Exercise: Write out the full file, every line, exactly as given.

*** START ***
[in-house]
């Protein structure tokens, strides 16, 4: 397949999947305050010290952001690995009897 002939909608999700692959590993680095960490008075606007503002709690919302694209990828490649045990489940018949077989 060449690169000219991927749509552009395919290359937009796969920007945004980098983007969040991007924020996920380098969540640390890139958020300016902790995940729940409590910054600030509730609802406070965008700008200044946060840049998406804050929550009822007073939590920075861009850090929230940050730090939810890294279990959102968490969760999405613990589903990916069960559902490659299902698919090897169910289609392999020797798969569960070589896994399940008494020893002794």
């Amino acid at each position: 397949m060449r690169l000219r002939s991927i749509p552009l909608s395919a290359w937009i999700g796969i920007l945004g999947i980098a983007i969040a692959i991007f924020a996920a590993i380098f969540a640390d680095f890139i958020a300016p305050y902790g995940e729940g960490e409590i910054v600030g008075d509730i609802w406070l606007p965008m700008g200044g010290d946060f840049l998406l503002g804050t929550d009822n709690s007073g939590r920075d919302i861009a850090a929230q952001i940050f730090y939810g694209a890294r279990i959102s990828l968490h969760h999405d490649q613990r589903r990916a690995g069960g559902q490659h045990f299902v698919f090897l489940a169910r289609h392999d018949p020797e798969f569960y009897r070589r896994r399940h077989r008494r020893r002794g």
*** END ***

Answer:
[in-house]
């Protein structure tokens, strides 16, 4: 397949999947305050010290952001690995009897 002939909608999700692959590993680095960490008075606007503002709690919302694209990828490649045990489940018949077989 060449690169000219991927749509552009395919290359937009796969920007945004980098983007969040991007924020996920380098969540640390890139958020300016902790995940729940409590910054600030509730609802406070965008700008200044946060840049998406804050929550009822007073939590920075861009850090929230940050730090939810890294279990959102968490969760999405613990589903990916069960559902490659299902698919090897169910289609392999020797798969569960070589896994399940008494020893002794």
């Amino acid at each position: 397949m060449r690169l000219r002939s991927i749509p552009l909608s395919a290359w937009i999700g796969i920007l945004g999947i980098a983007i969040a692959i991007f924020a996920a590993i380098f969540a640390d680095f890139i958020a300016p305050y902790g995940e729940g960490e409590i910054v600030g008075d509730i609802w406070l606007p965008m700008g200044g010290d946060f840049l998406l503002g804050t929550d009822n709690s007073g939590r920075d919302i861009a850090a929230q952001i940050f730090y939810g694209a890294r279990i959102s990828l968490h969760h999405d490649q613990r589903r990916a690995g069960g559902q490659h045990f299902v698919f090897l489940a169910r289609h392999d018949p020797e798969f569960y009897r070589r896994r399940h077989r008494r020893r002794g």